Soul Machines’ approach has been to simulate all the layers of a human face. Instead of a simple digital face on a screen, its avatars have digital skulls, muscles, tendons and skin, theoretically pulling and moving as any human’s might. Sagar says his team has tried to mimic all of the things a human would do as they speak: “For example if you’re speaking, then you’re breathing out, and then you’re breathing and you’re not speaking.” All of this would affect how the avatar looks at any given second.
“If you think about the face or any particular type of human behavior as a symphony of a whole lot of different instruments coming together to create a final result which actually has an emotional impact but also has a communicative impact,” said Sagar, “That’s what we’re doing.”
One of Soul Machines’ first projects was BabyX, a computer simulation of a baby that can learn and respond to the world much as a regular baby might. It’s unnerving to watch, because your brain knows that it’s not real—it’s a computer program on a screen—but when it reacts to everything in front of it as any small child might, it’s arresting. Sitting in a car seat, with wispy blond hair parted gently to the side and slightly ruddy and chubby cheeks, looking at BabyX feels more like chatting with a friend’s child on Skype than it does interacting with a computer simulation. BabyX’s eyes light up when you show it something it likes, and it’ll cry when you take it away; its eyes will follow your body as you move, its cheeks and mouth will move from a big smile to a pensive furrow when you show it something it needs to concentrate on to figure out what it is.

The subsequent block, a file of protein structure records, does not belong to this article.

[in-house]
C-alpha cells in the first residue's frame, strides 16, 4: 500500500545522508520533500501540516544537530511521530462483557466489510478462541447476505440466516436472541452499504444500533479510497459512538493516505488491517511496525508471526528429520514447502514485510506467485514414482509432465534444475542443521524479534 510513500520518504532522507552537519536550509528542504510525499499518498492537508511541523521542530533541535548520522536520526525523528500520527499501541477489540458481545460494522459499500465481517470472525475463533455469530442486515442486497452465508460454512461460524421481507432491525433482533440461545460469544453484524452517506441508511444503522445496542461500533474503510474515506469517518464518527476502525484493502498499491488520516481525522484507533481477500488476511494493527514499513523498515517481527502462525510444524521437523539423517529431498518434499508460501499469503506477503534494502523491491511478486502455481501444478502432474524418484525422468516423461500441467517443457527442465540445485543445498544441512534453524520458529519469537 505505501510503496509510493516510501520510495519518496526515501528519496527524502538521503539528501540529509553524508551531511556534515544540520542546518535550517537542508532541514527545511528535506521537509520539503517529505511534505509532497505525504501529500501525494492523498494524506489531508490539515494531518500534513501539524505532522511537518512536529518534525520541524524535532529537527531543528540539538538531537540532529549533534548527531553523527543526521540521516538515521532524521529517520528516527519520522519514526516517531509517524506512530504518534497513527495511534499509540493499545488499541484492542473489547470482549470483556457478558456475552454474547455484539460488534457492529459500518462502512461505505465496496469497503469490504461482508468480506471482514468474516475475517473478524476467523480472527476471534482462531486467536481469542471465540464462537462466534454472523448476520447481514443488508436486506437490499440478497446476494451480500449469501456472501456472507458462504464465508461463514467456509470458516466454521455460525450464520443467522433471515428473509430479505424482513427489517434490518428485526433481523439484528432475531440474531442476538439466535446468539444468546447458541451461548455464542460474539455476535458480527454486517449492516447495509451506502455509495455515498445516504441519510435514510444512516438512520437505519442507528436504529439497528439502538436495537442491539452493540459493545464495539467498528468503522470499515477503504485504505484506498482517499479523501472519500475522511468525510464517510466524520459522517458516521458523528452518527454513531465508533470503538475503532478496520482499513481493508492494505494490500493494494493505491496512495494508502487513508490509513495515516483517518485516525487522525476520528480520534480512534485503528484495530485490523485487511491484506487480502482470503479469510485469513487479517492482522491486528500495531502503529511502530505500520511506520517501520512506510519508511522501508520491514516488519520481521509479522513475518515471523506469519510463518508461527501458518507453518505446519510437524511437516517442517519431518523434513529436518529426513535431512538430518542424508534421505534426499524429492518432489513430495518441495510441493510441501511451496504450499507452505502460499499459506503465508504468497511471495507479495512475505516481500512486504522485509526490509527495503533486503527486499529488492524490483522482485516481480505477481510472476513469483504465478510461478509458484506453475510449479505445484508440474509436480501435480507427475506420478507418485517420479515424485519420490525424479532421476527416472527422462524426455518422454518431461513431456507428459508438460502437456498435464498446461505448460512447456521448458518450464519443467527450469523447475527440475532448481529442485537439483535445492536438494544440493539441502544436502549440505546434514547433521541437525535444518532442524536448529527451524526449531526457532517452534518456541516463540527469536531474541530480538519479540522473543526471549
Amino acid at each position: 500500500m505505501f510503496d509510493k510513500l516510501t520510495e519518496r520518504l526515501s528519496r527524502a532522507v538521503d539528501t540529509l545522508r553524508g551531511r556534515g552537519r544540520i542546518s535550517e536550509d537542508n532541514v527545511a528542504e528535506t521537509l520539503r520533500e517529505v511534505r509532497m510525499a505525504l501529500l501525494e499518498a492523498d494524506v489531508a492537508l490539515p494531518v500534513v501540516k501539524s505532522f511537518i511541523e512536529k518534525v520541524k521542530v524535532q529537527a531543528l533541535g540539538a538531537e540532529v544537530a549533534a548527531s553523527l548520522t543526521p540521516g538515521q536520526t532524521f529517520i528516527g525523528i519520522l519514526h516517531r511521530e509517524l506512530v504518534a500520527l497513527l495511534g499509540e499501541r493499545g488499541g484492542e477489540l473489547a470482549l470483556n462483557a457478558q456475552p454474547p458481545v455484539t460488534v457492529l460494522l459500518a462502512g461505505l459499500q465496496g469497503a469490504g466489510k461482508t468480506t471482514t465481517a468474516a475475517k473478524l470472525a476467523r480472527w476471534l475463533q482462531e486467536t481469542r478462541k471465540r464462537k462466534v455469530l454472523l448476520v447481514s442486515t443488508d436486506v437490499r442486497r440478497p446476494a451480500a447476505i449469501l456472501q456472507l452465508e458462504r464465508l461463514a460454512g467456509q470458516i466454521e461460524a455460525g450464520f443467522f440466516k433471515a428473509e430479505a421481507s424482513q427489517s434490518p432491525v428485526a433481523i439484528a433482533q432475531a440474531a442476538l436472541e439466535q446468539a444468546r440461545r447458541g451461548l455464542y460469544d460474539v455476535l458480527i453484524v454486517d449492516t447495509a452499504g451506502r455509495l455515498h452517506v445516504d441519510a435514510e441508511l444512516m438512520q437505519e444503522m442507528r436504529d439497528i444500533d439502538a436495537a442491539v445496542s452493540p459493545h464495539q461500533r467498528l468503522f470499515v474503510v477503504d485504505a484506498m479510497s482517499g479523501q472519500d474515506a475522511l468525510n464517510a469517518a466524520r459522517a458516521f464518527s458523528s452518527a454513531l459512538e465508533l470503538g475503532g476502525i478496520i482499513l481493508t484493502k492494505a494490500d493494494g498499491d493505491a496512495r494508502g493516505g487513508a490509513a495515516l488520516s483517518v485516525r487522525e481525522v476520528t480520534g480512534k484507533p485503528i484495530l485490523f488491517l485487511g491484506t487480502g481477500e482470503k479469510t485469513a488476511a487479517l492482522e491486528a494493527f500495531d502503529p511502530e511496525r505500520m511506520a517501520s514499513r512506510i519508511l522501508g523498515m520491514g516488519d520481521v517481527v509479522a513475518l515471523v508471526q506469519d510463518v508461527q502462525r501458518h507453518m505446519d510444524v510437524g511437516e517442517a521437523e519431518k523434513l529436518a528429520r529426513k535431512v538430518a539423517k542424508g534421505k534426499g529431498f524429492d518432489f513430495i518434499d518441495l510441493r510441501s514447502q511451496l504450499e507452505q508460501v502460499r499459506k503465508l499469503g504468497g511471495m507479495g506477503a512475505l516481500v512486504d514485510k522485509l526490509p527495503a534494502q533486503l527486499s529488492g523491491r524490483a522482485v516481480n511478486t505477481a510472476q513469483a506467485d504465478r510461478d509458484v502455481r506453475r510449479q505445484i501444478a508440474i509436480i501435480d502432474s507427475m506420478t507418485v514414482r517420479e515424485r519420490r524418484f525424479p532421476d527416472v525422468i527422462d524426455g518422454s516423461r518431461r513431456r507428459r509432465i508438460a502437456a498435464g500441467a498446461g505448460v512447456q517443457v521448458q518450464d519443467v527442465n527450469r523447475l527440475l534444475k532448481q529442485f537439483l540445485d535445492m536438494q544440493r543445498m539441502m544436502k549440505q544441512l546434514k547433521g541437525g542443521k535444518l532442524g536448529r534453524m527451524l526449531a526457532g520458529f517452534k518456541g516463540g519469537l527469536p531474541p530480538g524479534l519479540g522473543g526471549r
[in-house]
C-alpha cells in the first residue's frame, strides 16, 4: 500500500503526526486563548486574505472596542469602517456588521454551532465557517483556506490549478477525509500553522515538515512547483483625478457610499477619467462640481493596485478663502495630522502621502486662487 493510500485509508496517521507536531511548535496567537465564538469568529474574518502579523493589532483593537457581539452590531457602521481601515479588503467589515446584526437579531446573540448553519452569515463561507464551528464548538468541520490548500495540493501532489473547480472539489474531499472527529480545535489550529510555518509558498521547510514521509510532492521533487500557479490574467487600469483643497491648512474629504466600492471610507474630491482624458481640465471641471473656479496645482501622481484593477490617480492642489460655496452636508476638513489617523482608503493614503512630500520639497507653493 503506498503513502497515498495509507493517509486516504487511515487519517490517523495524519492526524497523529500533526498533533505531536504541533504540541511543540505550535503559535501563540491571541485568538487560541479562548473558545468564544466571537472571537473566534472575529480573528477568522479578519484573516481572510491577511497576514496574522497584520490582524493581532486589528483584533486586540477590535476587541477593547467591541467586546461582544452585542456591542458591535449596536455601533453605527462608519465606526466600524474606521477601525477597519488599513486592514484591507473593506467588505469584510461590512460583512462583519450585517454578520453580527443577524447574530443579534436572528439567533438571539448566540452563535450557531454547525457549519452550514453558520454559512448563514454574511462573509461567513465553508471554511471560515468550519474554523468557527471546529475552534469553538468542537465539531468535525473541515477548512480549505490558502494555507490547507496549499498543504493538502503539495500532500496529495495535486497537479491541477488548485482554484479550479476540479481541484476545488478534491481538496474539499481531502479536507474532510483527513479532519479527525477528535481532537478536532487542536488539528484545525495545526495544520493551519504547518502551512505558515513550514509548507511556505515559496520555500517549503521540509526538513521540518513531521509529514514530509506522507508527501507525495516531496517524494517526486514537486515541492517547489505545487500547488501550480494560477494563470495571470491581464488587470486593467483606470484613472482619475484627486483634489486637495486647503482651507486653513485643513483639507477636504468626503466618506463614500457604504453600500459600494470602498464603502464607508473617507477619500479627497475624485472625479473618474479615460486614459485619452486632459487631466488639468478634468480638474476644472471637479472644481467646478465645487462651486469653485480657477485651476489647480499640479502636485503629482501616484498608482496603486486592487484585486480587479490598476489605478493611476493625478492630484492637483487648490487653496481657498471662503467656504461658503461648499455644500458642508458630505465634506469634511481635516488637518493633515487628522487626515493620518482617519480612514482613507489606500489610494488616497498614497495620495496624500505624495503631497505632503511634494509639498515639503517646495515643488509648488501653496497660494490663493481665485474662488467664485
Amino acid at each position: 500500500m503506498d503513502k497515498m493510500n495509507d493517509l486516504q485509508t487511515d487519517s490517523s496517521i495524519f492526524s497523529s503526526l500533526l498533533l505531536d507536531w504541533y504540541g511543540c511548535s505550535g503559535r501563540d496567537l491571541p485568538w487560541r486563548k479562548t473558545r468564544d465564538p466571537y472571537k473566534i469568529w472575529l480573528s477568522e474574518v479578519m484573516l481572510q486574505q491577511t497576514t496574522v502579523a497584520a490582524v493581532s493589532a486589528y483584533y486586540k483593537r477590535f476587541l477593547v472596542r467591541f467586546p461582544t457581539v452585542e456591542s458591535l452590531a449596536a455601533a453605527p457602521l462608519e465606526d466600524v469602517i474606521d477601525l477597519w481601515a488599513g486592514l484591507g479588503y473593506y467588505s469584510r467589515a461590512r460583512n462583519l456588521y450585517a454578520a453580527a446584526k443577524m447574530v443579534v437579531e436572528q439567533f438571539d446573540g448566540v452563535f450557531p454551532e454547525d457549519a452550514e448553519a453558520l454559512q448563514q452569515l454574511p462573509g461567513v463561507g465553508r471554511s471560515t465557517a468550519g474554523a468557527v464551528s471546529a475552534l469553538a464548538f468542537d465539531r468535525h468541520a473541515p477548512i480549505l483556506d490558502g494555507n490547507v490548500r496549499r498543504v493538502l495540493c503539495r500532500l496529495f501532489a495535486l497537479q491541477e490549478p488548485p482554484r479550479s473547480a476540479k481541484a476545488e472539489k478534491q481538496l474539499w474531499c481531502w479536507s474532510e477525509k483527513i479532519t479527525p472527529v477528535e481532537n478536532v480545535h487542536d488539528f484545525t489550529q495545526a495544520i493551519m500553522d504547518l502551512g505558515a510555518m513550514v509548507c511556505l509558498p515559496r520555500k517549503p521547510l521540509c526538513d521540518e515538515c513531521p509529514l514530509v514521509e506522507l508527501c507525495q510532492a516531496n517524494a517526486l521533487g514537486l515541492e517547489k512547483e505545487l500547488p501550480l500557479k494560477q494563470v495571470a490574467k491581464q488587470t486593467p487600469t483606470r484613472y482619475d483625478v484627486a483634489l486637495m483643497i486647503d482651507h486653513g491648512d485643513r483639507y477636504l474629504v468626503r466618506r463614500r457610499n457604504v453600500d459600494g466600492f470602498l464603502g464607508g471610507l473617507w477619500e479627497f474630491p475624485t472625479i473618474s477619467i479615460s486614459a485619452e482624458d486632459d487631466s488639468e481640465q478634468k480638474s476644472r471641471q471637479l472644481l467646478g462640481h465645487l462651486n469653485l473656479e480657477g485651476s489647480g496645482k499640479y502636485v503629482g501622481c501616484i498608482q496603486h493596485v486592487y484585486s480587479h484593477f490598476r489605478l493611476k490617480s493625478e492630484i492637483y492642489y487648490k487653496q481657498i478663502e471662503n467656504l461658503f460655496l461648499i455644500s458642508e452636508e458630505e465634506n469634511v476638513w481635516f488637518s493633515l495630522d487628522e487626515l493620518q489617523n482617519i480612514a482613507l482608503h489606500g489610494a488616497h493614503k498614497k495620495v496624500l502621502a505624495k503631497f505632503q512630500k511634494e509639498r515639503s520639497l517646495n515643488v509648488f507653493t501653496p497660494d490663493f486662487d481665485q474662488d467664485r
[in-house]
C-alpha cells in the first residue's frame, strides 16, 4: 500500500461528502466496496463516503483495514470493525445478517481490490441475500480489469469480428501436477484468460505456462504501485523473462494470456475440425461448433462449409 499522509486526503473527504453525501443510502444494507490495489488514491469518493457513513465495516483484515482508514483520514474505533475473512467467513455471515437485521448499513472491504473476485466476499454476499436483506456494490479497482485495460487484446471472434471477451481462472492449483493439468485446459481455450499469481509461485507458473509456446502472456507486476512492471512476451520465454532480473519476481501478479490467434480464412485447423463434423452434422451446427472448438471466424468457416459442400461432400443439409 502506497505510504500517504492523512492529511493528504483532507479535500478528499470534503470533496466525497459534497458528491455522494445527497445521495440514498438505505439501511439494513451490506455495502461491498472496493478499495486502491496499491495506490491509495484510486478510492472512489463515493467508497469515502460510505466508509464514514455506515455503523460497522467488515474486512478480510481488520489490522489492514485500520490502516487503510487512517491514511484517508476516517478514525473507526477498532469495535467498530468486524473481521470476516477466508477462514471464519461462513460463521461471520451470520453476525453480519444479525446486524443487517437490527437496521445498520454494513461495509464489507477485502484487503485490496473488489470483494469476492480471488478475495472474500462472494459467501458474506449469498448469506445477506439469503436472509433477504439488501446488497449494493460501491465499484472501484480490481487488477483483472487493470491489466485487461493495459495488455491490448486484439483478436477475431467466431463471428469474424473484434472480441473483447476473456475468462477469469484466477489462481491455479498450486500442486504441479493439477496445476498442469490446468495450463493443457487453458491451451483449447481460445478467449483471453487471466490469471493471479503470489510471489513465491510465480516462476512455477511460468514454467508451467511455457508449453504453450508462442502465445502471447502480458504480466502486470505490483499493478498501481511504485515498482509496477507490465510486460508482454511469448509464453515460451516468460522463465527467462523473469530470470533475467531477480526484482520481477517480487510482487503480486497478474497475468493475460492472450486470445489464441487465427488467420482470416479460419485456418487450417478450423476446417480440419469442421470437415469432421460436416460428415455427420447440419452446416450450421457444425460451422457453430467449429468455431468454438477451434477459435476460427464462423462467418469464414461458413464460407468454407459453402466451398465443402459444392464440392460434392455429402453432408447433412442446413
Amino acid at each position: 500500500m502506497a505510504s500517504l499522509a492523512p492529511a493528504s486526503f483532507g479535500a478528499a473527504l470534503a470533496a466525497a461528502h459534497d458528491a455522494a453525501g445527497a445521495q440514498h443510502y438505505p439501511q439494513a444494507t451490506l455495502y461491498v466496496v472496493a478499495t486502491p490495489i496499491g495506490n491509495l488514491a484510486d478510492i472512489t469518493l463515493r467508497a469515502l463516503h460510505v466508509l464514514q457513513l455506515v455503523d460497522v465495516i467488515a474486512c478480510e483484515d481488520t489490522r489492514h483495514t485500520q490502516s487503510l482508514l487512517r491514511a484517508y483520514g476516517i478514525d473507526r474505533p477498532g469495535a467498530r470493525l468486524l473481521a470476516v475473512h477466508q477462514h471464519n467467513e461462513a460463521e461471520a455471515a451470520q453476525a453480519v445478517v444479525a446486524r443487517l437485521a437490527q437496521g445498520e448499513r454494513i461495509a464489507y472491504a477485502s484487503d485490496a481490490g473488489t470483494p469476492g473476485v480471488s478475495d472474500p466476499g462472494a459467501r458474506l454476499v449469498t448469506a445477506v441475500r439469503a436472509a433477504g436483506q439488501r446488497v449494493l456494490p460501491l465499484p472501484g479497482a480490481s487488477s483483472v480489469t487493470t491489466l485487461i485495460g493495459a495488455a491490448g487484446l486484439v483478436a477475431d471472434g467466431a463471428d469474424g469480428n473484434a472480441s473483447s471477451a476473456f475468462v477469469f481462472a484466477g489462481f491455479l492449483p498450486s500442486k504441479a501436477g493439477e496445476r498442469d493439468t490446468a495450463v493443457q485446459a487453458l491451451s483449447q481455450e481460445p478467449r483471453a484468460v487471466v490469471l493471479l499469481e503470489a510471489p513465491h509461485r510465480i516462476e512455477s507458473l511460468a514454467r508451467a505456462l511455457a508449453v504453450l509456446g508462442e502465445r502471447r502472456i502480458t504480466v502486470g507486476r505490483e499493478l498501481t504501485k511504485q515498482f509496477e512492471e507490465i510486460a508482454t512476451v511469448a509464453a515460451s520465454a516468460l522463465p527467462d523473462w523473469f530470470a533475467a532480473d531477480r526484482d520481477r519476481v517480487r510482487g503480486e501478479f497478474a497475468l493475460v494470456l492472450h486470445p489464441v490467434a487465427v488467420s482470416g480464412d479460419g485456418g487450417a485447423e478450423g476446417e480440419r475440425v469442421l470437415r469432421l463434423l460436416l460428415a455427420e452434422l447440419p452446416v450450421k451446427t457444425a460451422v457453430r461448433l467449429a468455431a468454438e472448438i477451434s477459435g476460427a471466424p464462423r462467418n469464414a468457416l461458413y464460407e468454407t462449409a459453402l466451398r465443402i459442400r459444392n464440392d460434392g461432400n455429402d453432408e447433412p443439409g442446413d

BabyX shows you how the human brain can be tricked into empathizing with non-living entities, and Sagar believes that this will be key to future human-machines being convincing enough for us actually use them.
“BabyX works because everything is about the present moment,” said Sagar. The program is constantly responding and acting as a real child might. “A lot of times when I do demos of BabyX, the audience gets really drawn into the emotion of this baby. She starts crying and the audience gets to see why.”
Sagar compares interacting with a capable AI to a jazz concert. “You’ve got the musicians playing off each other, and by simulating a lot of those reactive behaviors you start getting a direct feedback on an action.” We are all essentially always riffing on the people we interact with in our daily lives, and their responses to our actions are what draw us in.
But riffs can be the hardest things to recreate. Our involuntary movements, the mannerisms we pick up from people over the course of our lives, culturally-learned actions—they all make us us, and not someone else. Which is one reason why Sagar’s team started with a baby—there are fewer of those ticks to recreate.